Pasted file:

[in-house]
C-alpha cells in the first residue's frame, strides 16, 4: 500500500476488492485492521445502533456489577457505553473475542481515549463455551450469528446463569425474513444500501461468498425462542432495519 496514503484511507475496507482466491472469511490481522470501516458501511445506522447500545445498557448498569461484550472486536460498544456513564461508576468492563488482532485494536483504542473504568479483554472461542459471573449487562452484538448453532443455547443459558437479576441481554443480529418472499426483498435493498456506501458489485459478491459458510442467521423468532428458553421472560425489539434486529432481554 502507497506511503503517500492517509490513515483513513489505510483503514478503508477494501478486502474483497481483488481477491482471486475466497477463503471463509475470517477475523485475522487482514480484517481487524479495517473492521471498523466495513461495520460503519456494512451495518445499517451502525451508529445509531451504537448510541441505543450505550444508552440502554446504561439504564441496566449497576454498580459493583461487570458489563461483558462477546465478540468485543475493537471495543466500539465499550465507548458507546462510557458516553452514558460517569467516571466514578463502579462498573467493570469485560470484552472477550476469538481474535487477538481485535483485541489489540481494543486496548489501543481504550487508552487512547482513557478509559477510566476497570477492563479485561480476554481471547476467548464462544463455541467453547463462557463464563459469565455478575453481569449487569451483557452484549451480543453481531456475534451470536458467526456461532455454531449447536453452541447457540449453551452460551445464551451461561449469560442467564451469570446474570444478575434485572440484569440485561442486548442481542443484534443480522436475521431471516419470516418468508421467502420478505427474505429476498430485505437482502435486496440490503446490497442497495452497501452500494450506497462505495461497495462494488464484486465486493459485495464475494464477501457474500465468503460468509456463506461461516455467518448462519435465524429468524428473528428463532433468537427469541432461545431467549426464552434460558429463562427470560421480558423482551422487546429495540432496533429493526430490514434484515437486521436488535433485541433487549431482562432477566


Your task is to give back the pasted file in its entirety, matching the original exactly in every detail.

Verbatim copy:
[in-house]
C-alpha cells in the first residue's frame, strides 16, 4: 500500500476488492485492521445502533456489577457505553473475542481515549463455551450469528446463569425474513444500501461468498425462542432495519 496514503484511507475496507482466491472469511490481522470501516458501511445506522447500545445498557448498569461484550472486536460498544456513564461508576468492563488482532485494536483504542473504568479483554472461542459471573449487562452484538448453532443455547443459558437479576441481554443480529418472499426483498435493498456506501458489485459478491459458510442467521423468532428458553421472560425489539434486529432481554 502507497506511503503517500492517509490513515483513513489505510483503514478503508477494501478486502474483497481483488481477491482471486475466497477463503471463509475470517477475523485475522487482514480484517481487524479495517473492521471498523466495513461495520460503519456494512451495518445499517451502525451508529445509531451504537448510541441505543450505550444508552440502554446504561439504564441496566449497576454498580459493583461487570458489563461483558462477546465478540468485543475493537471495543466500539465499550465507548458507546462510557458516553452514558460517569467516571466514578463502579462498573467493570469485560470484552472477550476469538481474535487477538481485535483485541489489540481494543486496548489501543481504550487508552487512547482513557478509559477510566476497570477492563479485561480476554481471547476467548464462544463455541467453547463462557463464563459469565455478575453481569449487569451483557452484549451480543453481531456475534451470536458467526456461532455454531449447536453452541447457540449453551452460551445464551451461561449469560442467564451469570446474570444478575434485572440484569440485561442486548442481542443484534443480522436475521431471516419470516418468508421467502420478505427474505429476498430485505437482502435486496440490503446490497442497495452497501452500494450506497462505495461497495462494488464484486465486493459485495464475494464477501457474500465468503460468509456463506461461516455467518448462519435465524429468524428473528428463532433468537427469541432461545431467549426464552434460558429463562427470560421480558423482551422487546429495540432496533429493526430490514434484515437486521436488535433485541433487549431482562432477566